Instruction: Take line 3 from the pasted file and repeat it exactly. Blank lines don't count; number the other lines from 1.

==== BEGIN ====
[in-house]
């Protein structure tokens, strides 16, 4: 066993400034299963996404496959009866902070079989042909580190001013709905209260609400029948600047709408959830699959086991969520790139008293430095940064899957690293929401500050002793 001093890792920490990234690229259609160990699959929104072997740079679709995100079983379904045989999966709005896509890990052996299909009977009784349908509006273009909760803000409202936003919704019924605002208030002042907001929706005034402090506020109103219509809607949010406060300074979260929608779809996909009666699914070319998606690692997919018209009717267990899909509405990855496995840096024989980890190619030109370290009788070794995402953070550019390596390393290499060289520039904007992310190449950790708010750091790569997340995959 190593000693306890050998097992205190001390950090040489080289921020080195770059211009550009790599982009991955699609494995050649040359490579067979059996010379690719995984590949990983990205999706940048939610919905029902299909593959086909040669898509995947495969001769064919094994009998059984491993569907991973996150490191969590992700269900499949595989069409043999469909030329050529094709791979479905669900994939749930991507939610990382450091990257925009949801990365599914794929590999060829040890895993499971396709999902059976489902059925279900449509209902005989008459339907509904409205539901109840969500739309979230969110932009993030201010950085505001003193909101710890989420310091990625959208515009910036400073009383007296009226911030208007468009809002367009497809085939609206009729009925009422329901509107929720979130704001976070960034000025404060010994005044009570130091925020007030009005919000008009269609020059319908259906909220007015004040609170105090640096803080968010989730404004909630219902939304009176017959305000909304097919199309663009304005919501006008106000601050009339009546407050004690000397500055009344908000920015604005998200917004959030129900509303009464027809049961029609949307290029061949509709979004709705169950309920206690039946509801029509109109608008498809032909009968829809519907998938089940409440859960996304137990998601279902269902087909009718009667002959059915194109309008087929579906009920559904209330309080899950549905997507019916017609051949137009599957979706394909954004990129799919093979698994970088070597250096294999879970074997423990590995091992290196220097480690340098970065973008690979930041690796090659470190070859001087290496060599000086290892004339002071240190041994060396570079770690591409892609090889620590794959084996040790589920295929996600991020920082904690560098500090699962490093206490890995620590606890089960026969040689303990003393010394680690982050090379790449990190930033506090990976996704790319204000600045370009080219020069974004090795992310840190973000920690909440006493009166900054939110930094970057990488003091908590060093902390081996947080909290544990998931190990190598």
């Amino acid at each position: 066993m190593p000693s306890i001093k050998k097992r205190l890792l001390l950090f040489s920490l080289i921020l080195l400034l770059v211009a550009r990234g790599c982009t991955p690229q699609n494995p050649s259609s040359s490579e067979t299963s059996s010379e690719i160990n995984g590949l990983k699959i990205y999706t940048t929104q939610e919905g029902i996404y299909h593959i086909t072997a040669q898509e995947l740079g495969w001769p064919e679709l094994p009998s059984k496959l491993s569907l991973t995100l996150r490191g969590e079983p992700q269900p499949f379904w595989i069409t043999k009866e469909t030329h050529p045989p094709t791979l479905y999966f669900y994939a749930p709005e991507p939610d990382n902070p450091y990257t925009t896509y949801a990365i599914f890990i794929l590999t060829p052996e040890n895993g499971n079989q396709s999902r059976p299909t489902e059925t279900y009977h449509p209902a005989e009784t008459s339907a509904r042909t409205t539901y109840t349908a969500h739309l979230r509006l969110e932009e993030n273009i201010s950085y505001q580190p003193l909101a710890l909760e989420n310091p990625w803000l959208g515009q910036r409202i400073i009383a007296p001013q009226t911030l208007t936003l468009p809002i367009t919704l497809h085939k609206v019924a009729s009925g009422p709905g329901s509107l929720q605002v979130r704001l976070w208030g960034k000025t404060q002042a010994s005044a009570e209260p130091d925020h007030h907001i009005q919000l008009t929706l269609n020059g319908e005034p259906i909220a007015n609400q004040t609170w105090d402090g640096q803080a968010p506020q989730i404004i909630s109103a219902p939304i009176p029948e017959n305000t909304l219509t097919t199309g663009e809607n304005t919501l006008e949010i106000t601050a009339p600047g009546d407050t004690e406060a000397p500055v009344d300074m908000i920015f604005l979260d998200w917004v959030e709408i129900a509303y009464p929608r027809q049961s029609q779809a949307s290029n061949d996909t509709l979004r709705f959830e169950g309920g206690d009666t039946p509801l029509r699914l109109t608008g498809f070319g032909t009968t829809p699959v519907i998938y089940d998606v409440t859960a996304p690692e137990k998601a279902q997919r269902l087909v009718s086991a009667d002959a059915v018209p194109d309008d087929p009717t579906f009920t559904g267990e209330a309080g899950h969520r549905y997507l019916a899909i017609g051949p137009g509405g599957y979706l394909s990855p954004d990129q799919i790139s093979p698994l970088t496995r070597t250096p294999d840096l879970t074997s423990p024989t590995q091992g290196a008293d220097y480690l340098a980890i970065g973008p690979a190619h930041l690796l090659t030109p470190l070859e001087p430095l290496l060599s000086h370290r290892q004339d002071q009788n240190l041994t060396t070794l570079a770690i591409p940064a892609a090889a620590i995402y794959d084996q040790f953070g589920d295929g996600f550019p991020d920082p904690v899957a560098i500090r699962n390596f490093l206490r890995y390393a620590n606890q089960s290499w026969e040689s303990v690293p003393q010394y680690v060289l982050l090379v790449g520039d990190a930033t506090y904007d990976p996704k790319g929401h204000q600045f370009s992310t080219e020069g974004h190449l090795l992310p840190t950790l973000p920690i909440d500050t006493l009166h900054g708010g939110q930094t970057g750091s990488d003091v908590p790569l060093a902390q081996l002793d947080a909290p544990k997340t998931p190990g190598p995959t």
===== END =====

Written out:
């Amino acid at each position: 066993m190593p000693s306890i001093k050998k097992r205190l890792l001390l950090f040489s920490l080289i921020l080195l400034l770059v211009a550009r990234g790599c982009t991955p690229q699609n494995p050649s259609s040359s490579e067979t299963s059996s010379e690719i160990n995984g590949l990983k699959i990205y999706t940048t929104q939610e919905g029902i996404y299909h593959i086909t072997a040669q898509e995947l740079g495969w001769p064919e679709l094994p009998s059984k496959l491993s569907l991973t995100l996150r490191g969590e079983p992700q269900p499949f379904w595989i069409t043999k009866e469909t030329h050529p045989p094709t791979l479905y999966f669900y994939a749930p709005e991507p939610d990382n902070p450091y990257t925009t896509y949801a990365i599914f890990i794929l590999t060829p052996e040890n895993g499971n079989q396709s999902r059976p299909t489902e059925t279900y009977h449509p209902a005989e009784t008459s339907a509904r042909t409205t539901y109840t349908a969500h739309l979230r509006l969110e932009e993030n273009i201010s950085y505001q580190p003193l909101a710890l909760e989420n310091p990625w803000l959208g515009q910036r409202i400073i009383a007296p001013q009226t911030l208007t936003l468009p809002i367009t919704l497809h085939k609206v019924a009729s009925g009422p709905g329901s509107l929720q605002v979130r704001l976070w208030g960034k000025t404060q002042a010994s005044a009570e209260p130091d925020h007030h907001i009005q919000l008009t929706l269609n020059g319908e005034p259906i909220a007015n609400q004040t609170w105090d402090g640096q803080a968010p506020q989730i404004i909630s109103a219902p939304i009176p029948e017959n305000t909304l219509t097919t199309g663009e809607n304005t919501l006008e949010i106000t601050a009339p600047g009546d407050t004690e406060a000397p500055v009344d300074m908000i920015f604005l979260d998200w917004v959030e709408i129900a509303y009464p929608r027809q049961s029609q779809a949307s290029n061949d996909t509709l979004r709705f959830e169950g309920g206690d009666t039946p509801l029509r699914l109109t608008g498809f070319g032909t009968t829809p699959v519907i998938y089940d998606v409440t859960a996304p690692e137990k998601a279902q997919r269902l087909v009718s086991a009667d002959a059915v018209p194109d309008d087929p009717t579906f009920t559904g267990e209330a309080g899950h969520r549905y997507l019916a899909i017609g051949p137009g509405g599957y979706l394909s990855p954004d990129q799919i790139s093979p698994l970088t496995r070597t250096p294999d840096l879970t074997s423990p024989t590995q091992g290196a008293d220097y480690l340098a980890i970065g973008p690979a190619h930041l690796l090659t030109p470190l070859e001087p430095l290496l060599s000086h370290r290892q004339d002071q009788n240190l041994t060396t070794l570079a770690i591409p940064a892609a090889a620590i995402y794959d084996q040790f953070g589920d295929g996600f550019p991020d920082p904690v899957a560098i500090r699962n390596f490093l206490r890995y390393a620590n606890q089960s290499w026969e040689s303990v690293p003393q010394y680690v060289l982050l090379v790449g520039d990190a930033t506090y904007d990976p996704k790319g929401h204000q600045f370009s992310t080219e020069g974004h190449l090795l992310p840190t950790l973000p920690i909440d500050t006493l009166h900054g708010g939110q930094t970057g750091s990488d003091v908590p790569l060093a902390q081996l002793d947080a909290p544990k997340t998931p190990g190598p995959t």